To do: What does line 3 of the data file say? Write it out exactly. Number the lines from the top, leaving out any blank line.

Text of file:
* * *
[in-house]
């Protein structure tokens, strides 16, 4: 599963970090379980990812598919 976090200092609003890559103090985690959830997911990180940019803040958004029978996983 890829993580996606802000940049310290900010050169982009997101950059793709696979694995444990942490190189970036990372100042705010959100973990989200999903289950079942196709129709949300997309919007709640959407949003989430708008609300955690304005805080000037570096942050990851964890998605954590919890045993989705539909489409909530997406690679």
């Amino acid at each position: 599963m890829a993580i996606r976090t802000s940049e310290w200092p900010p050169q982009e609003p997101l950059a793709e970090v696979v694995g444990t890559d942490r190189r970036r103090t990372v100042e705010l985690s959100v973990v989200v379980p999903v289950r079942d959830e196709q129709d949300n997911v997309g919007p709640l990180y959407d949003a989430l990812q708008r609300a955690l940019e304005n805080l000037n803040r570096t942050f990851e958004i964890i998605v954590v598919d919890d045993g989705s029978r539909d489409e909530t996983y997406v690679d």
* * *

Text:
């Amino acid at each position: 599963m890829a993580i996606r976090t802000s940049e310290w200092p900010p050169q982009e609003p997101l950059a793709e970090v696979v694995g444990t890559d942490r190189r970036r103090t990372v100042e705010l985690s959100v973990v989200v379980p999903v289950r079942d959830e196709q129709d949300n997911v997309g919007p709640l990180y959407d949003a989430l990812q708008r609300a955690l940019e304005n805080l000037n803040r570096t942050f990851e958004i964890i998605v954590v598919d919890d045993g989705s029978r539909d489409e909530t996983y997406v690679d």